There is an Afrikaans folk song that goes, Dis heerlike Lente, die Winter’s verby… (It’s time for Spring now that Winter has passed – doesn’t quite roll off the tongue the same in English though) which means Summer is fast approaching.  Longer days, better weather and spending more time outdoors over weekends.  Plus the holiday season is coming up quicker than my sausage dogs when I open the fridge.  With an eye on said better weather and upcoming holiday season, I was invited to participate in the “Things to do in Port Elizabeth this Summer” Blogathon.  There really is a lot to do in and around Port Elizabeth – Port Elizabeth Daily Photo is evidence of that – and rather than writing a blog post featuring all the usual suspects of Addo Elephant National Park, Route 67 and the Donkin Reserve, SAMREC, Kragga Kamma Game Park, The Boardwalk, Bayworld, restaurants in Richmond Hill, history, township tours and more, I decided to focus on my nine favorite nature trails (in no real particular order) around the Bay.  Yes you read correct, 9 trails, because I like to walk.  The ideal outdoor activity for the upcoming summer. And it’s normally free or just about.

Before I start though, remember to always take out what you take in, only leave footprints behind, don’t forget a hat and sunscreen, make sure somebody knows where you are walking (in case you get lost and don’t return when you were supposed to) and always keep in mind that it is safer and recommended to walk in groups. So here we go. 

1 – The Humpback Dolphin Trail – Beachfront Boardwalk

Port Elizabeth must have one of the best city beach fronts in South Africa.  It is clean, beautiful, not over developed and a pleasure to explore on foot.  The walkway along the beachfront stretches all the way from the Kings Beach parking area to the lollipop beacon taking in sites like McArthur Pool, Bayworld, Humewood Beach with the old slipway, Shark Rock Pier, The Boardwalk and all the surf sites.  It’s nothing strange to take an early morning stroll or jog along the beachfront and see a pod of Bottlenose Dolphins swim by.  Port Elizabeth and Algoa Bay is the Bottlenose Dolphin Capital of the World after all.  Beyond the beacon the boardwalk leaves the main beachfront behind and follows the coastline towards Cape Recife.  Very few people actually know that this section is called the Humpback Dolphin Trail and gives you some of the best uninterrupted views of Algoa Bay the city has to offer.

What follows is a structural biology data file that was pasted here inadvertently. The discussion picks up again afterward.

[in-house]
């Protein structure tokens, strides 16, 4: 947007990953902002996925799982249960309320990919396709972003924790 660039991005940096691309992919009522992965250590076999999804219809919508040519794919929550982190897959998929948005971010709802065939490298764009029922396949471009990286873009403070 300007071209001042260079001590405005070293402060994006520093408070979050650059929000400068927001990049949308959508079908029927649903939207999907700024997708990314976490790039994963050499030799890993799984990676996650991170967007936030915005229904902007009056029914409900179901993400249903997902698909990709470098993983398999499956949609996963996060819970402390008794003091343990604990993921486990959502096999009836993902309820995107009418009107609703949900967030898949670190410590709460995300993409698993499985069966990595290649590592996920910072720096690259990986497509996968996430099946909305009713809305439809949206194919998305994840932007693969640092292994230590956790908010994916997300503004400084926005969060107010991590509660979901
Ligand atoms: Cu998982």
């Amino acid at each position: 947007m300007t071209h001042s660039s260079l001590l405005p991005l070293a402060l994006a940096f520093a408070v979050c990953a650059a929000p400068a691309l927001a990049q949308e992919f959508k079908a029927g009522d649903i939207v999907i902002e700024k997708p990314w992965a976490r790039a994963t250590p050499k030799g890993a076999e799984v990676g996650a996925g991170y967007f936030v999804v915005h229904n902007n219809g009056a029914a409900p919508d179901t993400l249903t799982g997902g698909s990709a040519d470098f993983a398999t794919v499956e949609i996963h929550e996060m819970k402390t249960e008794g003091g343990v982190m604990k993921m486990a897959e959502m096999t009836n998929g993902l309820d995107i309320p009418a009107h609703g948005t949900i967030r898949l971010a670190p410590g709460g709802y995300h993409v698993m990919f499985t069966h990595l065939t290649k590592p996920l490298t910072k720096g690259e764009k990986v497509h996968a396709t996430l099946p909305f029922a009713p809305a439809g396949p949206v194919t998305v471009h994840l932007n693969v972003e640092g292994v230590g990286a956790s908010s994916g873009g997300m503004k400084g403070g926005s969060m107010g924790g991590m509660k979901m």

Good for a nice easy early morning walk or jog or late afternoon with a ice cream in hand     

2 – Sacramento Trail

If Port Elizabeth’s hiking trails had to choose a head boy then the Sacramento Trail would probably have been it.  The popular kid, a good all rounder, sporty, slightly academic and not bad looking to boot.  The Sacramento Trail is an 8 km return hike from Schoenmakerskop to Sardinia Bay and back.  Probably PE’s favorite trail, the Sacramento offers some of the best coastal views around and is also a photographer and any nature lover’s dream.  Rugged coastline, sandy beaches, hidden coves, fynbos, wetlands, flowers and as an added extra, Khoi middens hidden among the dunes.  And have I mentioned the awesome views? 

One of the great things about the Sacramento Trail, named after a Portuguese ship that sank here in 1647, is that even though it is an out and back trail, you can walk out along the coast and back along the top of the vegetated dunes (adding to those great views) on the bridle paths.  Spot is also welcome to tag along as long as you keep him on his leash.
The best time to do the trail is early morning followed by breakfast at the Sacramento Restaurant. The start of the trail is also a great spot to enjoy sunset from. 

Sacramento Trail map 

3 – Coastal Fynbos Trail

Very few people realise that Schoenmakerskop is also home to a second great trail.  The Coastal Fynbos Trail starts to the east of the village at Sappershoek and is located on the land side of Marine Drive.  Because of the bad soil quality, slightly lower rainfall, underlying rock and salty winds the vegetation along most of the trail consist of… you guessed it, fynbos.  Fynbos, also known as the Cape Floral Kingdom, consist of over 9 000 species of plants and the Coastal Fynbos Trail is particular attractive in spring when a lot of these are flowering.  The full circular trail covers about 7 km although there is an shorter 4 km option available if you’re still only a “middle distance” walker.
Not quite the Sacramento Trail but a very good alternative if you have done the former before and looking for something different in the area  

Coastal Fynbos Trail map

4 – Cape Recife Nature Reserve – Roseate Tern Trail